Have you ever told a friend or family member something only to later find that he or she completely misunderstood you—or never heard you at all? People often tell each other about important information that is not properly received, even when the conversation occurs in a quiet setting at close range. Why does this happen? In this activity, you will learn why communication can be so difficult by probing the psychology of listening. You will also experience how much a simple spoken message can be distorted.
The act of listening seems simple enough: the ears register the sounds produced and the brain interprets them, assuming the sounds reach the ears and the listener knows the meaning of the words. In the real world, however, the situation is usually far more complicated. First, to mentally process the message, the person to whom you are speaking has to be paying attention. Not only may external distractions—a baby crying or a TV on in the background—divert their minds away from the words, but their own thoughts might also similarly lead them astray. Lost in thought, they are just not hearing you.
Processing language takes a fair amount of thought. We use a short-term mental sketch pad, so-called working memory, to hold each word and its meaning in mind long enough to combine it with others. If the meaning of any of the words is unclear, the task becomes harder.
In addition, people often don't express themselves clearly in the first place. They forget to include important background or context, which can dramatically shape the meaning of words. They might mumble some words or simply choose the wrong word, one that does not truly reflect what they mean. In short, even when the other person's brain is ready to listen, the information they need from a speaker is often not all there.
• Pencil or pen
• Four or more friends or family members
• Stereo, TV or other device that makes noise (optional)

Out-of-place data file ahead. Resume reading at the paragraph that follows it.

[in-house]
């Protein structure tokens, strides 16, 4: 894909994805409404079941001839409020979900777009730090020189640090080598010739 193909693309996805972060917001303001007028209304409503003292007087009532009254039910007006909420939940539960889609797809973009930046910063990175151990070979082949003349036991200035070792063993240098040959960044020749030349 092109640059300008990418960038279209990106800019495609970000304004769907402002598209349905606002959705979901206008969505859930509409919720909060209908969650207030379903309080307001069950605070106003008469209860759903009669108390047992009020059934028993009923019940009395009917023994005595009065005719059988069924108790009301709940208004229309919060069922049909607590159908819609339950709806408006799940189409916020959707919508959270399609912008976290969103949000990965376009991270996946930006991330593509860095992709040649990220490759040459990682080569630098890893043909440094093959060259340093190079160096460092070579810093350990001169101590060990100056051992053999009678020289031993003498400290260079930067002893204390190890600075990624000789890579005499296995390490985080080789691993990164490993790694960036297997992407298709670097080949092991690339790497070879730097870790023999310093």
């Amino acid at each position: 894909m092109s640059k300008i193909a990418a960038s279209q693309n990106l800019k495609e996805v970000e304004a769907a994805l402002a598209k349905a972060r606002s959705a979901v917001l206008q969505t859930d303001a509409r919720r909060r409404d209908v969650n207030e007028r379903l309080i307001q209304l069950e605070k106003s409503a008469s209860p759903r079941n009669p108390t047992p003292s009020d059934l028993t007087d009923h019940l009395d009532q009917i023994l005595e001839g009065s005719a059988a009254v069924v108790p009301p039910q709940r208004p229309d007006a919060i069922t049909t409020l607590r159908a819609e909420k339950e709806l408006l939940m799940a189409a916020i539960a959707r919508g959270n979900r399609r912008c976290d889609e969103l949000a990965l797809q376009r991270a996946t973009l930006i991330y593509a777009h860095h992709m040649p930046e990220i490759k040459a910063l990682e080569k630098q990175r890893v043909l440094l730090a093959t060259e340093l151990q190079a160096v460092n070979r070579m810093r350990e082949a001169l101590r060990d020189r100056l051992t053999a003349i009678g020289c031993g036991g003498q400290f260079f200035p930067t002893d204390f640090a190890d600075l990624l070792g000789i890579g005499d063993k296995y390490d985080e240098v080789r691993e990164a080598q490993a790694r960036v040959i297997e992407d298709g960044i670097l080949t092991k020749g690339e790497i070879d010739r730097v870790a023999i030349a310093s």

• Ask your participants to sit in a circle.
• Explain that you will be whispering a statement to one person, who should then repeat it to the next person—and so on, until the message has made it around to everyone. Tell your participants to whisper the statement to their neighbor only once.
• Using a pen or pencil, write down a sentence that is at least 12 words long. For instance: "Sam dashed quickly over to Jimmy's house to remind his friend about the English assignment."
• Memorize the sentence; then fold over the paper, hiding your work. Don't show what you wrote.
• Join your friends in the circle.
• Whisper the sentence you memorized to the person next to you so that only that person can hear it.
• Ask your neighbor to whisper the statement to the next person in the circle.
• Observe the message make its way to every person in the group. Notice: What else is going on around you? Is everyone paying attention equally well?
• When the last person has heard the statement, ask him or her to repeat it out loud.
• Write that sentence on your piece of paper.
• Read your original sentence to the group.
• Compare the two sentences. Are they different? Is the meaning of the distorted statement the same as the original or did it change in significant ways? If you really wanted to say this to someone, how much would the differences matter?